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The Discovery - What if There Was Proof of an Afterlife?

Matthew Parkinson | 2 Apr 2017 16:00
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Directed by Charlie McDowell. Produced by Alex Orlovsky and James D. Stern. Written by Justin Lader and Charlie McDowell. Release date: March 31, 2017.

The Discovery certainly knows how to hook its audience. Its opening scene sees Mary Steenburgen interview Robert Redford, and he reveals to us (it's not an in-universe secret at this point) that he's made a discovery: there is an afterlife. He doesn't know what form or shape it takes, but he is definitive in his resolve that he has proved that some part of us continues on after death. The interview is taking place six months after the discovery went public; people have been killing themselves in order to move on to the next stage of existence, and he wants to do some damage control. The interview ends, abruptly, when someone in the room commits suicide.

We then pick up a year and a half later, and we follow the Redford character's son, Will (Jason Segel), who is on a ferry to an island on which his father is continuing his experiments. The ferry only contains one other person, Isla (Rooney Mara), and the two characters talk about the discovery and some of its implications. I wish there was more of that; the film tries to be more of a drama as it progresses than an exploration of its central draw.

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The film follows the two characters as they see the near cult-like atmosphere that Will's father has created, bear witness to further experiments, and come across a bit of a mystery that needs solving and is key to determining what state the afterlife takes, all while growing fonder of one another and maybe developing as people. All the while, we begin to come to the realization that while the main idea is an engrossing one, the film around it ... kind of isn't.

Now, that doesn't make The Discovery a failure by any means - and it gets a lot of leeway because of its premise and opening scene - but it does feel like a lot of potential was wasted, and that's disappointing. The drama shown and created here is relatively weak, the afterlife aspect takes a back seat for a good portion of the time, and the film often seems to struggle to figure out exactly what it wants us to take away from it.

While The Discovery never quite makes the jump from good to great, it's a more-than-interesting-enough movie to hold your attention.

It does have interesting ideas about the afterlife and the ramifications of someone definitely proving that it exists, but it leaves us wanting more of that and less of other things it offers. The drama is bland, the mystery is kind of weak, and some of the reveals feel like they were supposed to be impactful but aren't. It's neat to see how this kind of thing would be approached both from scientific and layman's perspectives, and that's when the movie is at its best. The rest, which is what makes it more of a "complete" movie, is underdeveloped and feels like it was added in just to make it feel more like a traditional film. It's not necessary. We've got this killer premise; milk it for all it has.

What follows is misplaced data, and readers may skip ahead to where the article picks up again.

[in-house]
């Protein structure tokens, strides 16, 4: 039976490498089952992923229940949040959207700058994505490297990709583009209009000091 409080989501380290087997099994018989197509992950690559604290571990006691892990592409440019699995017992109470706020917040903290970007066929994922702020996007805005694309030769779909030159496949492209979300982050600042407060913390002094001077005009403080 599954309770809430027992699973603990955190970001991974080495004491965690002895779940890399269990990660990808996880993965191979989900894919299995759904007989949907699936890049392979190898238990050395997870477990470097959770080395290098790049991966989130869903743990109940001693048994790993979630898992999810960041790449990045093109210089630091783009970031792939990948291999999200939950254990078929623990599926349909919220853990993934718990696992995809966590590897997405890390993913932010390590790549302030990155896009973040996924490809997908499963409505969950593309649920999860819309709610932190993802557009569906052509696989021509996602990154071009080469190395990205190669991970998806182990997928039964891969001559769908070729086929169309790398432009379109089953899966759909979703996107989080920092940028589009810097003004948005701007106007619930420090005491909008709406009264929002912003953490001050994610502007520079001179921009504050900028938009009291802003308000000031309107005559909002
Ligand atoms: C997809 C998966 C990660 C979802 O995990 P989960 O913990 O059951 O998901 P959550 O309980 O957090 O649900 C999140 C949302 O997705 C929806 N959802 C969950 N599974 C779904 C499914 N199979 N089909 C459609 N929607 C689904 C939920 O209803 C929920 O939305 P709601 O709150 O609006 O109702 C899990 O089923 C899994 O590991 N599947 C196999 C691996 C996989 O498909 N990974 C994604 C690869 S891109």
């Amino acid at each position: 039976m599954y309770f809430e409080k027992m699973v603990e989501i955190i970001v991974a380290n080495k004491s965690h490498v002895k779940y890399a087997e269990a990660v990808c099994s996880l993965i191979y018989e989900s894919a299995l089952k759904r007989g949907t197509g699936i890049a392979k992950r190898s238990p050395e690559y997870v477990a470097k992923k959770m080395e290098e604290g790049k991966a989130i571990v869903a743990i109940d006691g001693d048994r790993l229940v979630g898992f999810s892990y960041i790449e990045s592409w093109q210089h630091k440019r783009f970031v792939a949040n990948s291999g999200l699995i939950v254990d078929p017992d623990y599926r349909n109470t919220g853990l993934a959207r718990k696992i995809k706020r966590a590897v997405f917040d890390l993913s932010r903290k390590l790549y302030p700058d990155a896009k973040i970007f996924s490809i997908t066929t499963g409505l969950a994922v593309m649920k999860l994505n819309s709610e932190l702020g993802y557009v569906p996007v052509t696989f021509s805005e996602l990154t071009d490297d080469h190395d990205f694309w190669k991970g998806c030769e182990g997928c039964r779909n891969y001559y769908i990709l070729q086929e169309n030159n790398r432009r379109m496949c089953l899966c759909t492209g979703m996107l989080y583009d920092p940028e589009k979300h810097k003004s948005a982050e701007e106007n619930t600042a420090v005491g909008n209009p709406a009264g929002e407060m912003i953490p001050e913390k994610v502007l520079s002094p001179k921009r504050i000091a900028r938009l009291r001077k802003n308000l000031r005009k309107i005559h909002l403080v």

With that said, The Discovery never does feel boring, and it's consistently fascinating enough to hold our attention. The drama and character stuff still frequently has afterlife subtext, and much of it, even if not directly, still progresses that storyline forward. It's just never as engaging as we want it to be.

We do get, however, a rare dramatic performance from Jason Segel. He was fantastic in The End of the Tour and does a good job here, too. Rooney Mara is as good as she usually is, and Robert Redford turns in one of his best performances in years. Just the opening scene alone is enough to remind us of how good he can be. The director and co-writer of The Discovery is Charlie McDowell, who is starting to make a name for himself as a director to watch. He previously did The One I Love, which was also a movie with a great premise. Neither film comes together fully, but he's shown that he has riveting ideas and a unique voice - he just needs to hone the craft of filmmaking. That comes with experience; keep giving him jobs.

While The Discovery never quite makes the jump from good to great, it's a more-than-interesting-enough movie to hold your attention. It's smart and contemplative enough to make you think even after it ends, it's got good acting - even if the characters are a little too thin to make the drama emotionally compelling - and it generates enough goodwill with its premise and opening scene to hold you for its entire running time. It's original, unpolished, and relatively entertaining filmmaking that will stimulate your synapses.

Bottom Line: The Discovery is a consistently compelling movie that can't quite figure out exactly how to achieve greatness.

Recommendation: Unique ideas are worth praising, and The Discovery is a good enough to make that idea worth watching.

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